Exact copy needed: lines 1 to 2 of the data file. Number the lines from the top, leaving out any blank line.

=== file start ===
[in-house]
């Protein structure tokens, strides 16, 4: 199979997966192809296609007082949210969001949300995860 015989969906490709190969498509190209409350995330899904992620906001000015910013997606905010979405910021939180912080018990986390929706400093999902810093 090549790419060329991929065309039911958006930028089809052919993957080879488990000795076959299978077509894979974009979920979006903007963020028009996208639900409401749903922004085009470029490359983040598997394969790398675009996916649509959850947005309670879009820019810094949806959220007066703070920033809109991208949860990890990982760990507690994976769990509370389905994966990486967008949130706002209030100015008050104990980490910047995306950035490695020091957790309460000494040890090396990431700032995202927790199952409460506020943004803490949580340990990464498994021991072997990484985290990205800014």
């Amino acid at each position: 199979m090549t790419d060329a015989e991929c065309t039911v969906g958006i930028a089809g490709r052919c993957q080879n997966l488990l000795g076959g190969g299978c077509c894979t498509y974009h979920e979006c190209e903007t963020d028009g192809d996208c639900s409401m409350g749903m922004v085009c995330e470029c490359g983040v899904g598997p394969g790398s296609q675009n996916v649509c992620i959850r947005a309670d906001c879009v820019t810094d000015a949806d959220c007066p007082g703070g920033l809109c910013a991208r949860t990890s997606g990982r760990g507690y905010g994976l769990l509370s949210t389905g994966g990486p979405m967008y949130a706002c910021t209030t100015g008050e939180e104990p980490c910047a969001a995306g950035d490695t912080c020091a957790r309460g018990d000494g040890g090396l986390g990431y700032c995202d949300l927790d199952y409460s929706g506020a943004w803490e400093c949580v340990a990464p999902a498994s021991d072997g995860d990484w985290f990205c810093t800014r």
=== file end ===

[in-house]
């Protein structure tokens, strides 16, 4: 199979997966192809296609007082949210969001949300995860 015989969906490709190969498509190209409350995330899904992620906001000015910013997606905010979405910021939180912080018990986390929706400093999902810093 090549790419060329991929065309039911958006930028089809052919993957080879488990000795076959299978077509894979974009979920979006903007963020028009996208639900409401749903922004085009470029490359983040598997394969790398675009996916649509959850947005309670879009820019810094949806959220007066703070920033809109991208949860990890990982760990507690994976769990509370389905994966990486967008949130706002209030100015008050104990980490910047995306950035490695020091957790309460000494040890090396990431700032995202927790199952409460506020943004803490949580340990990464498994021991072997990484985290990205800014």